Observationally and Genetically High YKL-40 and Risk of Venous Thromboembolism in the General Population
Cohort and Mendelian Randomization Studies
Objective—High baseline YKL-40 is associated with later development of ischemic stroke, but not with myocardial infarction. Whether high YKL-40 levels are associated with increased risk of venous thromboembolism is presently unknown. We tested the hypothesis that observationally and genetically high YKL-40 is associated with increased risk of venous thromboembolism in the general population.
Approach and Results—Cohort and Mendelian randomization studies in 96 110 individuals from the Danish general population, with measured plasma levels of YKL-40 (N=21 647) and CHI3L1 rs4950928 genotype (N=94 579). From 1977 to 2013, 1489 individuals developed pulmonary embolism, 2647 developed deep vein thrombosis, and 3750 developed venous thromboembolism (pulmonary embolism and deep vein thrombosis). For the 91% to 100% versus 0% to 33% YKL-40 percentile category, the multifactorially adjusted hazard ratio was 2.38 (95% confidence interval, 1.25–4.55) for pulmonary embolism, 1.98 (1.09–3.59) for deep vein thrombosis, and 2.13 (1.35–3.35) for venous thromboembolism. Compared with rs4950928 CC homozygosity, presence of G-allele was associated with a doubling (GC) or tripling (GG) in YKL-40 levels, but not with risk of venous thromboembolism. A doubling in YKL-40 was associated with a multifactorially adjusted observational hazard ratio for pulmonary embolism of 1.17 (1.00–1.38) and a genetic odds ratio of 0.97 (0.76–1.23). Corresponding risk estimates were 1.28 (1.12–1.47) observationally and 1.11 (0.91–1.35) genetically for deep vein thrombosis and 1.23 (1.10–1.38) observationally and 1.08 (0.92–1.27) genetically for venous thromboembolism.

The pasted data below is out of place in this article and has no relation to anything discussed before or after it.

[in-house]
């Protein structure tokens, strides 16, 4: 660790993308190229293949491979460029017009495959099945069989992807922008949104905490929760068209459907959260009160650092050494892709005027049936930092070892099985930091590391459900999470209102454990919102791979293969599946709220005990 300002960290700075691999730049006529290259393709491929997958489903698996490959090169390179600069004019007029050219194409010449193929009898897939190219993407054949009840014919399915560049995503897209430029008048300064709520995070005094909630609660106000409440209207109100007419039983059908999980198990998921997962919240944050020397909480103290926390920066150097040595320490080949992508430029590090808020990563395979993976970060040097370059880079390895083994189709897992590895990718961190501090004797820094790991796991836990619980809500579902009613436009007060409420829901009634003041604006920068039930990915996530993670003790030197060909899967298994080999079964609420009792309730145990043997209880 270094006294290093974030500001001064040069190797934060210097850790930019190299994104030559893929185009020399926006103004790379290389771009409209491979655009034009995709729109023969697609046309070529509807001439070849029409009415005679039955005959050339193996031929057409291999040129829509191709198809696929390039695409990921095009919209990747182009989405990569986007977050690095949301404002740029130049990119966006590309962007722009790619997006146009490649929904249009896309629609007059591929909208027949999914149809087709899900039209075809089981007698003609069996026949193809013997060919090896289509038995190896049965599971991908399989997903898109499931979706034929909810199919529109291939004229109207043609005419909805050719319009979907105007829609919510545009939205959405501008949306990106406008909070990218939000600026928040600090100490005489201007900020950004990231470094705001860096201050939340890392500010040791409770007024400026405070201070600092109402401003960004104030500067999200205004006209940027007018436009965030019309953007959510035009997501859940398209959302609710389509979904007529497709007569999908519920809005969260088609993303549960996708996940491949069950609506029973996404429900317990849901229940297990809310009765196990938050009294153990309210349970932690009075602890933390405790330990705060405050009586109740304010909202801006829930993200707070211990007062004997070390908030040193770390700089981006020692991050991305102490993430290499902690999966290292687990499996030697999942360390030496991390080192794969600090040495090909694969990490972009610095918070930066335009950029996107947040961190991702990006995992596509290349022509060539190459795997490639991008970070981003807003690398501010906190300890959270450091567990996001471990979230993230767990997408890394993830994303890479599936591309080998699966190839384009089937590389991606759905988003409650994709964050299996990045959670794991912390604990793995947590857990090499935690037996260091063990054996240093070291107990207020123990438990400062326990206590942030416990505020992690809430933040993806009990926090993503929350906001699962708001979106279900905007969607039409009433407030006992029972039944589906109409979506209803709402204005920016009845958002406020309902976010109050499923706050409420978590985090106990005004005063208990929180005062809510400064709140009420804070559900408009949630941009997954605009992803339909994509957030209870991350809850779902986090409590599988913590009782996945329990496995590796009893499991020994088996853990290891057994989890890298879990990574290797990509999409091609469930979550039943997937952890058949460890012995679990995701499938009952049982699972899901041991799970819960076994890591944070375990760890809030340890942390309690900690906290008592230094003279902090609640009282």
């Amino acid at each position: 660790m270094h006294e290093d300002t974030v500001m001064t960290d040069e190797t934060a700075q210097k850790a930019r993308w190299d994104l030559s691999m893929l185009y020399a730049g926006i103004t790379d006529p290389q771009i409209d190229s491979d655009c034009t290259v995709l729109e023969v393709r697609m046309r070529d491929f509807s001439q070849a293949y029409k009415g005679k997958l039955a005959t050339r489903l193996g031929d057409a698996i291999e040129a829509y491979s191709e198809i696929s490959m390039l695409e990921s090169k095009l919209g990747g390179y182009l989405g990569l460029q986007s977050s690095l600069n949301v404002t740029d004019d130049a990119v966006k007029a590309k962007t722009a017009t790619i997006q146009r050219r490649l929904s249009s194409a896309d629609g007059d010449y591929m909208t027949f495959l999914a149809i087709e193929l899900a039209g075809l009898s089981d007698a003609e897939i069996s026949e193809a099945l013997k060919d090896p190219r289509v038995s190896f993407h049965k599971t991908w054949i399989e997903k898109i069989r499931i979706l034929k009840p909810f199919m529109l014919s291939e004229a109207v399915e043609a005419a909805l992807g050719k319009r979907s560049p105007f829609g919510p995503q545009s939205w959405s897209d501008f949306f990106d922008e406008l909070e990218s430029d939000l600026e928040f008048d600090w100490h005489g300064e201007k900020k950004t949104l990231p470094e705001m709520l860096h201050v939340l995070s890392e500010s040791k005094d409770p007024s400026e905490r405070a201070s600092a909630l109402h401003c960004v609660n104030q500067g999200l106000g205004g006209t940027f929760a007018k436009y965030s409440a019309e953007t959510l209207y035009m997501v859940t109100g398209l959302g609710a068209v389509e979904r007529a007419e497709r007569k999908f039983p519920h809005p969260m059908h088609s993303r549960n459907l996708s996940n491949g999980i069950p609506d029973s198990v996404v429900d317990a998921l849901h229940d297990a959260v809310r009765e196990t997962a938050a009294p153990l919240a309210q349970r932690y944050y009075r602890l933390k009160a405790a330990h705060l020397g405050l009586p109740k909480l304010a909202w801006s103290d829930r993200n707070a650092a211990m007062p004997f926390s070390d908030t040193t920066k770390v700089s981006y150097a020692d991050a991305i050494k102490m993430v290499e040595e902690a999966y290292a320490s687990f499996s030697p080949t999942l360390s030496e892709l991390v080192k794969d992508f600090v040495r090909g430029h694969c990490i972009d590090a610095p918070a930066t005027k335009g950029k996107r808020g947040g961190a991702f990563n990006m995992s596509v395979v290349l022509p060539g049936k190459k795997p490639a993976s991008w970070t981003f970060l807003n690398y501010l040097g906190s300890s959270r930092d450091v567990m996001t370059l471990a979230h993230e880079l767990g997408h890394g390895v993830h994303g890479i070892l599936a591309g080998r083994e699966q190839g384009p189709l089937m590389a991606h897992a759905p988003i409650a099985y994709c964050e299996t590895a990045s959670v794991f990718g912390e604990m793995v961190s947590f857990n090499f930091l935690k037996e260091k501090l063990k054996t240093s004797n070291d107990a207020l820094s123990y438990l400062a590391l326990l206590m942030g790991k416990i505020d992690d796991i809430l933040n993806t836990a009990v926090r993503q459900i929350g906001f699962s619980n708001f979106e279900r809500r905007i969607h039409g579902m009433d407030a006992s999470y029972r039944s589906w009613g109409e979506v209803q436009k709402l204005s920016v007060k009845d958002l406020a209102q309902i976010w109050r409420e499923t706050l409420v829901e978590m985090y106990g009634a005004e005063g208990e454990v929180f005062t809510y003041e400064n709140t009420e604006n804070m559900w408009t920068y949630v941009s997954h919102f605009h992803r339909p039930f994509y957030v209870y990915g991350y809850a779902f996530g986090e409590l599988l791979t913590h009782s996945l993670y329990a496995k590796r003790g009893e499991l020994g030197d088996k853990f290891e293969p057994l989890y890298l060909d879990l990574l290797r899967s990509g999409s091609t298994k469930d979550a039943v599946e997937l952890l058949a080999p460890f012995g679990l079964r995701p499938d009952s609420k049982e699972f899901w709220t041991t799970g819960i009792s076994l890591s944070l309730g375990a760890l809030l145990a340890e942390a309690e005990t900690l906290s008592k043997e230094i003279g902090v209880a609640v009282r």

Conclusions—High YKL-40 levels were associated with a 2-fold increased risk of venous thromboembolism, but the association was not causal.
- Received January 24, 2016.
- Accepted March 7, 2016.
- © 2016 American Heart Association, Inc.